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NASA searching for global warming clues

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Following Obama's policy, NASA spends more money on "climate research"

than ever.

Administration's un-crewed Global Hawk research aircraft is in the western Pacific region on a mission to track changes in the upper atmosphere and help researchers understand how these changes affect Earth's climate.

Starting from NASA's Dryden Flight Research Center in Edwards, Calif., the Global Hawk landed at Andersen Air Force Base in Guam Thursday at about 5 p.m. EST (about 8 a.m. local time in Guam Friday morning), and will begin science flights Tuesday, Jan. 21. Its mission, the Airborne Tropical Tropopause Experiment (ATTREX), is a multi-year NASA airborne science campaign.

This experiment will measure the moisture levels and chemical composition of upper regions of the lowest layer of Earth's atmosphere, a region where even small changes can significantly impact climate. Scientists will use the data to better understand physical processes occurring in this part of the atmosphere and help make more accurate climate predictions.

"We conducted flights in 2013 that studied how the atmosphere works and how humans are affecting it," said Eric Jensen, ATTREX principal investigator at NASA’s Ames Research Center in Moffett Field, Calif. "This year, we plan to sample the western Pacific region which is critical for establishing the humidity of the air entering the stratosphere."

According to NASA, studies show even slight changes in the chemistry and amount of water vapor in the stratosphere, the same region that is home to the ozone layer, which protects life on Earth from the damaging effects of ultraviolet radiation, can affect climate significantly by absorbing thermal radiation rising from the surface. Predictions of stratospheric humidity changes are uncertain because of gaps in the understanding of the physical processes occurring in the tropical tropopause layer.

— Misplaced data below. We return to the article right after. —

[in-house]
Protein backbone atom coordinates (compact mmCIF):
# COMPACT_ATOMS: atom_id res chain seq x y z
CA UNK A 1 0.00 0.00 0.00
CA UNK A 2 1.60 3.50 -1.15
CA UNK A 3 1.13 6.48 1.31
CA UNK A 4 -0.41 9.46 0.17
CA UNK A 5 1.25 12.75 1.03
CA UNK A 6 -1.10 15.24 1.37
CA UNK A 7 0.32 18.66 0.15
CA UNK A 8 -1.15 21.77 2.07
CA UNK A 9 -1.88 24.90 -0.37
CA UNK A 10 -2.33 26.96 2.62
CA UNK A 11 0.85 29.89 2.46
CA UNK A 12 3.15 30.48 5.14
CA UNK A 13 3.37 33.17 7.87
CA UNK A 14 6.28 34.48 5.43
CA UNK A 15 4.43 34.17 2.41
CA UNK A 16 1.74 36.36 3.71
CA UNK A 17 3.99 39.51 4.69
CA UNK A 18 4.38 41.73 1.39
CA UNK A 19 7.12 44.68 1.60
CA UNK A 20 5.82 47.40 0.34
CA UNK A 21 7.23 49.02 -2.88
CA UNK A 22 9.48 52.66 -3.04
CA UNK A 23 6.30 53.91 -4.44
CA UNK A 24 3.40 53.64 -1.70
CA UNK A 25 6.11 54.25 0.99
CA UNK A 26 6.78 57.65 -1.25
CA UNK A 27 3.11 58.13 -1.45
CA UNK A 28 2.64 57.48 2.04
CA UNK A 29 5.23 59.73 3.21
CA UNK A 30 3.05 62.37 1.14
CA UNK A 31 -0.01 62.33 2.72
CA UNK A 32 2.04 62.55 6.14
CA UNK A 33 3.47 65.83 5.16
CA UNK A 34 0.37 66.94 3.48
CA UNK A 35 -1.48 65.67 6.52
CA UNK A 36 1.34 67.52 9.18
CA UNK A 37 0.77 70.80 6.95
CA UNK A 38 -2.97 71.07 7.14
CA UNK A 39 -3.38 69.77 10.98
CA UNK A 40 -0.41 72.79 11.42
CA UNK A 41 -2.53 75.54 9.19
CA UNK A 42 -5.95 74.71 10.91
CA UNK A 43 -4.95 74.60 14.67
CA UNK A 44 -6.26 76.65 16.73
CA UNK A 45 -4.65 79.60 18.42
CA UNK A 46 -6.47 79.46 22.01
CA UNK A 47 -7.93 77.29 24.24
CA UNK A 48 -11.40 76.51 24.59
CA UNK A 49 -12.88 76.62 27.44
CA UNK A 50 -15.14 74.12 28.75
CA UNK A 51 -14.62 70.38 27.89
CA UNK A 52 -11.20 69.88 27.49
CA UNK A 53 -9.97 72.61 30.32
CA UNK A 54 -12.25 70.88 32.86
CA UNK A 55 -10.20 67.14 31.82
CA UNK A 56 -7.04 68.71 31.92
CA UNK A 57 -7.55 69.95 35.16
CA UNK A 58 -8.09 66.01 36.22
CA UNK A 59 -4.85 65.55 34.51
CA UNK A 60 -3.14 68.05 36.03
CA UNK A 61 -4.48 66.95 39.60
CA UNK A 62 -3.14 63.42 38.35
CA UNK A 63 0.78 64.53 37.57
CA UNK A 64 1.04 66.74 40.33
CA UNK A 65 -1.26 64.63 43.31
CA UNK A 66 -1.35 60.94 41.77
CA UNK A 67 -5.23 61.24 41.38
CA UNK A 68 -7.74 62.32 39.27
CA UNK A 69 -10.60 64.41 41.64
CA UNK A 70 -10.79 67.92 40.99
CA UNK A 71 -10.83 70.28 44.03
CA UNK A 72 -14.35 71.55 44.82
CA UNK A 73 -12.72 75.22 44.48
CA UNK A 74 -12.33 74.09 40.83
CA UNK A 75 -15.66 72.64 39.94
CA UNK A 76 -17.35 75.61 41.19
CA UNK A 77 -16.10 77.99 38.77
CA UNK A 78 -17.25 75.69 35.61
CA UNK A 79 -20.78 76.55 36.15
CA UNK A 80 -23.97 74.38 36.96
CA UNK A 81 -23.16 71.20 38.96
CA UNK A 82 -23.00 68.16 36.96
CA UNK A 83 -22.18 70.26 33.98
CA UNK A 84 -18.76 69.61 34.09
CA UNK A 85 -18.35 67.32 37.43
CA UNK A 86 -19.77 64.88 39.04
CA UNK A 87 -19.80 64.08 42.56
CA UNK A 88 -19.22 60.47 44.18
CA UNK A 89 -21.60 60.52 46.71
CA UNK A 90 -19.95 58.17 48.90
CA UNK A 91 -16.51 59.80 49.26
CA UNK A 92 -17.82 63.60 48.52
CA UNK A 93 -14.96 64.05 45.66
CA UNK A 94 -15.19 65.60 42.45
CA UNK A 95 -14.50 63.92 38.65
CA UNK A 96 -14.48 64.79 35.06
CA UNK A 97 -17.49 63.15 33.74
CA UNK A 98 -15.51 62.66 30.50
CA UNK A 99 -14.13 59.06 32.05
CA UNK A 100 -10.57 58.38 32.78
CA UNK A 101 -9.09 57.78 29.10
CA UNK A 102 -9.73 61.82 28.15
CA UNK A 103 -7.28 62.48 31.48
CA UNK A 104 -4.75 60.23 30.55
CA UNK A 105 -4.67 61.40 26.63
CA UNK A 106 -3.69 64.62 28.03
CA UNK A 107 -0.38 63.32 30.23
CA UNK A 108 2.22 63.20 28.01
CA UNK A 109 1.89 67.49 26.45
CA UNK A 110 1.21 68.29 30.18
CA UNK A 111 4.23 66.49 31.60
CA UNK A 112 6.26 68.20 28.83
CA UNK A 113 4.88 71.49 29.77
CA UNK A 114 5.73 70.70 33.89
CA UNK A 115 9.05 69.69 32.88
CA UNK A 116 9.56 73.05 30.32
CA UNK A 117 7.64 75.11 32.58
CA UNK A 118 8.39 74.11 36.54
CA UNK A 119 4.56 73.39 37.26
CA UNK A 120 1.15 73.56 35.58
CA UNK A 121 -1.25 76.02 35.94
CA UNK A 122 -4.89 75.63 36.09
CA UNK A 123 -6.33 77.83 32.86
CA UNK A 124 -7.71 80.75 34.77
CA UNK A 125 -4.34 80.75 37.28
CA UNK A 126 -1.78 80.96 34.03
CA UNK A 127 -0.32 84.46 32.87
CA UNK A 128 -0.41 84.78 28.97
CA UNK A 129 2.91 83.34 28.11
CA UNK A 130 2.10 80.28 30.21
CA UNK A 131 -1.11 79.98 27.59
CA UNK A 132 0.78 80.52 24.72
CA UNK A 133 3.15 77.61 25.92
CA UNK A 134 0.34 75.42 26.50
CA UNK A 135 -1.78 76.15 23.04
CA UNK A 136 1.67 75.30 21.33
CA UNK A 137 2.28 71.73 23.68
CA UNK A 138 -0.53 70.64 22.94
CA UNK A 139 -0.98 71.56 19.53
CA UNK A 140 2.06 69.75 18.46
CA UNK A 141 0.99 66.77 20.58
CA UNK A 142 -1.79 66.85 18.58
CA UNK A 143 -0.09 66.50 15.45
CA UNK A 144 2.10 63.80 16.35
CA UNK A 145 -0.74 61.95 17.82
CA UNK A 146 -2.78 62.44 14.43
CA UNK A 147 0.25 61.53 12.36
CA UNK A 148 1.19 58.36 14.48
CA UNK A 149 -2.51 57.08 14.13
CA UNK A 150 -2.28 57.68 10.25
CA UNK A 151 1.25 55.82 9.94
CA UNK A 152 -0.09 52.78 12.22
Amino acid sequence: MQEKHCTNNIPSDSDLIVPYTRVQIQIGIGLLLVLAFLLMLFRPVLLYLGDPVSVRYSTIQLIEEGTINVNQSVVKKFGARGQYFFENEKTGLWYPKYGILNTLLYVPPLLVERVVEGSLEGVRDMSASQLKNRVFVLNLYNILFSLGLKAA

NASA is studying moisture and chemical composition from altitudes of 55,000 feet to 65,000 feet in the tropical tropopause, which extends up to 11 miles above Earth's surface. The tropopause is the transition layer between the troposphere, or the lowest part of the atmosphere, and the stratosphere. Scientists consider the tropical tropopause to be the gateway for water vapor, ozone and other gases that enter the stratosphere. For this mission, the Global Hawk carries instruments that will sample the tropopause near the equator over the Pacific Ocean.

The scientists installed 13 research instruments on NASA's Global Hawk 872. Some of these instruments capture air samples while others use remote sensing to analyze clouds, temperature, water vapor, gases and solar radiation.

"Better understanding of the exchange between the troposphere and stratosphere and how that impacts composition and chemistry of the upper atmosphere helps us better understand how, and to what degree, the upper atmosphere affects Earth’s climate," Jensen said.

The ATTREX instruments sampled the tropopause region in the Northern Hemisphere for the first time in 2013 during winter, when the region is coldest and extremely dry air enters the stratosphere. Preparations for this mission started in 2011 with engineering test flights to ensure the aircraft and its research instruments operated well in the extremely cold temperatures encountered at high altitudes over the tropics, which can reach minus 115 degrees Fahrenheit. ATTREX conducted six science flights totaling more than 150 hours last year.

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